…First, I noticed only fleeting references to eugenics, and they were disparaging. In the 1920s and 30s, scientists from the political left as well as right would not have found the idea of designer babies particularly dangerous — though of course they would not have used that phrase. Today, I suspect that the idea is too dangerous for comfortable discussion, even under the license granted by a book like this, and my conjecture is that Adolf Hitler is responsible for the change. Nobody wants to be caught agreeing with that monster, even in a single particular. The spectre of Hitler has led some scientists to stray from ‘ought’ to ‘is’ and deny that breeding for human qualities is even possible. But if you can breed cattle for milk yield, horses for running speed and dogs for herding skill, why on earth should it be impossible to breed humans for mathematical, musical or athletic ability? Objections such as ‘These are not one-dimentional abilities’ apply equally to cows, horses and dogs, and never stopped anybody in practice.

I wonder whether, sixty years after Hitler’s death, we might at least venture to ask what is the moral difference between breeding for musical ability, and forcing a child to take music lessons. Or, why is it acceptable to train fast runners and high jumpers, but not breed them? I can think of some answers, and they are good ones which would probably end up persuading me. But hasn’t the time come when we should stop being frightened even to put the question?

This is of course Richard Dawkins.

* Many welcome universal healthcare because it implies socialized responsibility. But the flip-side of that is some element of socialized decision-making. After all, those who pay for a procedure or treatment often feel like they should have a voice in various decisions which lead to the expenditure of their resources. I suspect you should make a particular case by alluding to public health and hygiene.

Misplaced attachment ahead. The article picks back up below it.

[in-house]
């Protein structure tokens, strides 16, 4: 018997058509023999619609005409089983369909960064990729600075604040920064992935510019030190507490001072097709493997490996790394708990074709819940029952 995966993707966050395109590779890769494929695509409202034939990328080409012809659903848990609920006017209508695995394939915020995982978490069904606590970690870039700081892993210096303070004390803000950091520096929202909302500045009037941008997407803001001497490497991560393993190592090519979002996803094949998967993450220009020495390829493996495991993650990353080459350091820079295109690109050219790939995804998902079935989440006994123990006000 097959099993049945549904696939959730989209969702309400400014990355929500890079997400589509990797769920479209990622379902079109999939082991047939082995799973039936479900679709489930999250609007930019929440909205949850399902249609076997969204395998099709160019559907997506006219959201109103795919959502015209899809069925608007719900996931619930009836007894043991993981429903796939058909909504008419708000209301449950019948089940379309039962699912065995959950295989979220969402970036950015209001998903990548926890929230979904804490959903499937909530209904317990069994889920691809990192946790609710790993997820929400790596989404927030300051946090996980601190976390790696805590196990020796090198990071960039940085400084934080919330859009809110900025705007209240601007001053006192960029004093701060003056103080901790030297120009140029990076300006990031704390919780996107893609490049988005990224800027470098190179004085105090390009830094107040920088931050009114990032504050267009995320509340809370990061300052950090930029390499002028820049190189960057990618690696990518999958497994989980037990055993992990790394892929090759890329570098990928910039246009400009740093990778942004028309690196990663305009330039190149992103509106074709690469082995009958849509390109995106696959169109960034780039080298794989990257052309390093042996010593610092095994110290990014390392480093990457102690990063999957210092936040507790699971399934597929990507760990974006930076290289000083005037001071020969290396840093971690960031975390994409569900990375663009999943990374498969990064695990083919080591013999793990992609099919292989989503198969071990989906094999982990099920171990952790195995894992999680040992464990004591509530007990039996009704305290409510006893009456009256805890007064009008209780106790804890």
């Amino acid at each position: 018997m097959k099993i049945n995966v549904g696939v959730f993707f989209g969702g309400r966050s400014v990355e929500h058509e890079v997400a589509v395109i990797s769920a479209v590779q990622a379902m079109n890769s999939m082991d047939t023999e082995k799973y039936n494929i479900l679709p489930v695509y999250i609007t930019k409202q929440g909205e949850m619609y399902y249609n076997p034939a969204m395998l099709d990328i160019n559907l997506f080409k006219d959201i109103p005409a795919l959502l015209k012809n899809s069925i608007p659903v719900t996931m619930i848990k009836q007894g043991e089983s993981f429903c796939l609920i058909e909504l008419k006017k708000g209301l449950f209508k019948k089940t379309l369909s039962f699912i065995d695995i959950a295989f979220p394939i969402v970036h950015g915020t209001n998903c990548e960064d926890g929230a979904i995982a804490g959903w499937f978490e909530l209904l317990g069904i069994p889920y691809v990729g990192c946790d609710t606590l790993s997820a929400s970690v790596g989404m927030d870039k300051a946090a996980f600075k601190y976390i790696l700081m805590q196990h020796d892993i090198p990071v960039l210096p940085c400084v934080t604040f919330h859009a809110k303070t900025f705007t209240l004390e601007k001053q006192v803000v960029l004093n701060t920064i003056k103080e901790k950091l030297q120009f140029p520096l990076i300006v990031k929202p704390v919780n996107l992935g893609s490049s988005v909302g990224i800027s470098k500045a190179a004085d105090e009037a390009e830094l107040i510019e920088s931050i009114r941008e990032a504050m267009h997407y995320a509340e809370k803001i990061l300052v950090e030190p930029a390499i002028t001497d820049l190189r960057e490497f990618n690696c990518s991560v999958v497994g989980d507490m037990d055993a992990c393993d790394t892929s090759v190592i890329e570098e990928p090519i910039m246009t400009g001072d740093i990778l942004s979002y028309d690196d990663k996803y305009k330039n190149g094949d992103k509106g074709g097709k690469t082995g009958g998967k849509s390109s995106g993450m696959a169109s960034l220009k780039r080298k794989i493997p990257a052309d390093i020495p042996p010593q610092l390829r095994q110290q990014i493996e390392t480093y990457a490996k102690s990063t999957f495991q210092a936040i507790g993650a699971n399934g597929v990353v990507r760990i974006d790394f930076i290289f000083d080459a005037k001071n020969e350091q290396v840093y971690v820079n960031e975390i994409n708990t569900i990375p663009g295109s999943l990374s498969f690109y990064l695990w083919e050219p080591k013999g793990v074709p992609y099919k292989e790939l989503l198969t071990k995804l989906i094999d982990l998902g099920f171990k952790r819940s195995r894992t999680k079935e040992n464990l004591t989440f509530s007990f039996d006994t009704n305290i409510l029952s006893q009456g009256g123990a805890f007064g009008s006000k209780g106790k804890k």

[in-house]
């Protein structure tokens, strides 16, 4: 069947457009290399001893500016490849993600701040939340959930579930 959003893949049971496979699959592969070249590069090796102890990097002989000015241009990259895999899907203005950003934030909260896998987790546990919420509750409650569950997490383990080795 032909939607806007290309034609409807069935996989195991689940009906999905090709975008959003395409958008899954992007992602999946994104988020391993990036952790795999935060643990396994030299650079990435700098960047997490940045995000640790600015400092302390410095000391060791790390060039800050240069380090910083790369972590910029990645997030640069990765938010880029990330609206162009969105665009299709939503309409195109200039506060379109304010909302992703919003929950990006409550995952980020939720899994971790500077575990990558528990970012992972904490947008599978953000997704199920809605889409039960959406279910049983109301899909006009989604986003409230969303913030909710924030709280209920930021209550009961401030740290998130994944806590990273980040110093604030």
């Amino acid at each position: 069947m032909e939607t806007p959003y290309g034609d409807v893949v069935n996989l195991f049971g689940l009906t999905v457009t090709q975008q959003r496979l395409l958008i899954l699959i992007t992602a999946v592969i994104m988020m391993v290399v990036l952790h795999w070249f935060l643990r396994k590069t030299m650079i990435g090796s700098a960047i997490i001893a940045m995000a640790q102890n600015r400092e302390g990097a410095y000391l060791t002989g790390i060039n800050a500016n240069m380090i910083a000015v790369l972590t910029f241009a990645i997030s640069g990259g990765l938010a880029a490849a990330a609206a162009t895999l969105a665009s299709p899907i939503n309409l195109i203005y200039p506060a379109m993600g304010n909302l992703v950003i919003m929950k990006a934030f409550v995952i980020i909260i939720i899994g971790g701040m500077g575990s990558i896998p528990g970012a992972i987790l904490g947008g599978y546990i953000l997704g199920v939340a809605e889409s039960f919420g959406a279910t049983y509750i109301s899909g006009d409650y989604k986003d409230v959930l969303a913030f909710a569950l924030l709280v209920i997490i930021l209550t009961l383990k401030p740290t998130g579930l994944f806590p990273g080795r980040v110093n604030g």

Comments

  1. #1 Romeo Vitelli
    September 27, 2008

    The relationship between genetics and environmental factors is far too complex to be caught by simple genetic tests. More value could be gained by providing all expectant mothers with good prenatal, perinatal and post-natal care than by subjecting them to genetic tests which may or may not catch problems before they develop. The main danger of eugenics doesn’t lie in undesirables being born so much as allowing a relatively narrow segment of society define who should have the right to breed.

  2. #2 Tod
    September 27, 2008

    “70% of Americans are non Hispanic white, but only 1/3 of fetuses being aborted are of* non-Hispanic white women”

    Maybe I have got it wrong, but as read it’s implying that
    the women in both groups should have more or less the same rates of abortion as their proportion of the population in the figures that are given, and that all other things are equal.

    It strikes me that the proportion of women who are of childbearing age in each group ought to be taken into account.

    *(in the sense of being carried by I assume)

  3. #3 Left_Wing_Fox
    September 28, 2008